By transfer from Master of Archaeological Science with a minimum GPA of 6/7 as well as the approval of an identified supervisor for the research project/thesis.
If the total number of units attempted exceeds 72 in the same teaching period in which the 72nd unit is attempted, exactly 72 units will be used in the calculation of the weighted average mark with units from the course with the highest mark applied first followed by further units from courses in descending order of marks.
Students will be awarded up to 72 units of course credit for completed courses listed in this Masters (Advanced) degree.
All applicants must meet the University’s English Language Admission Requirements for Students
Archaeology, Biology, Botany, Earth Science, Environmental Science, Geography, Marine Science, Material Sciences, Museum and Heritage Studies, Zoology.
- Annual indicative fee for domestic students
For more information see: http://www.anu.edu.au/students/program-administration/costs-fees
- Annual indicative fee for international students
For further information on International Tuition Fees see: https://www.anu.edu.au/students/program-administration/fees-payments/international-tuition-fees
ANU offers a wide range of scholarships to students to assist with the cost of their studies.
Eligibility to apply for ANU scholarships varies depending on the specifics of the scholarship and can be categorised by the type of student you are. Specific scholarship application process information is included in the relevant scholarship listing.
For further information see the Scholarships website.
Boost your credentials and your career with a Master of Archaeological Science at the ANU.
This unique degree offers you access to over 40 top-ranked international archaeologists. Join them in the field or in our world-class laboratories to hone your technical expertise and experience.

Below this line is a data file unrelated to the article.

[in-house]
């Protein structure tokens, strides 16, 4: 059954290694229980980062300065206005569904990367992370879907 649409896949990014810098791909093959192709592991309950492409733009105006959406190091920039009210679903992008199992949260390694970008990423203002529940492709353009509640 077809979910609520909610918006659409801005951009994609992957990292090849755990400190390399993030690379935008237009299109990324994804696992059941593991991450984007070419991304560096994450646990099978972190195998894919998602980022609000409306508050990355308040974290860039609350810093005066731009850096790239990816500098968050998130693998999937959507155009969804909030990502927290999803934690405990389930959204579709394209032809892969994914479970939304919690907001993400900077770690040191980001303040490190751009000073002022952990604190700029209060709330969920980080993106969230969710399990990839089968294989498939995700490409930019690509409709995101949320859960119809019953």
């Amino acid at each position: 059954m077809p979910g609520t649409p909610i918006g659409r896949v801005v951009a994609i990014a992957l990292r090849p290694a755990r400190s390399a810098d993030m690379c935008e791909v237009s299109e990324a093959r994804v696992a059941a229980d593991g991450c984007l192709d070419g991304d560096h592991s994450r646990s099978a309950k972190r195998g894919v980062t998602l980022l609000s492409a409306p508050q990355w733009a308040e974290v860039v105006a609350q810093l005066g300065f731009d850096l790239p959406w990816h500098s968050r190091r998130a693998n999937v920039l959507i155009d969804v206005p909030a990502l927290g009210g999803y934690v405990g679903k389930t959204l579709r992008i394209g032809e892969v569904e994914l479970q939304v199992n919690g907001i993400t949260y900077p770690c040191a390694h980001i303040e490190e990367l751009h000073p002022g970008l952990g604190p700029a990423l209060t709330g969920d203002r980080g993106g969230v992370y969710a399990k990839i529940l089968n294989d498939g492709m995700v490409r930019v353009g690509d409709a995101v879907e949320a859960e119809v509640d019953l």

Students can tailor the program to their own training objectives, through hands-on experience with a wide-range of supervising specialists, materials and laboratory resources.
Two specialisations are available to match your interests:
- Forensic archaeology and palaeopathology
- Quaternary studies and palaeoenvironments
Graduates from ANU have been rated as Australia's most employable graduates and among the most sought after by employers worldwide.
The latest Global Employability University Ranking, published by the Times Higher Education, rated ANU as Australia's top university for getting a job for the fourth year in a row.
Employment OpportunitiesThe Master of Archaeological Science can lead to a PhD, or advance your career in cultural and environmental resource management, heritage management, forensic science and materials science.
Upon successful completion, students will have the skills and knowledge to:
- understand the theories, methods and practice of archaeological science;
- understand how scientific techniques can be applied to archaeological problems;
- be familiar with the major sub-disciplines of archaeological science;
- be able to apply archaeological scientific techniques in the field, laboratory and written form;
- be trained and have experience in undertaking a research project in at least one branch of archaeological science;
- complete a major piece of research in the field of Archaeological Science (including research design, undertake research, data analysis and interpretation, and write-up/publication)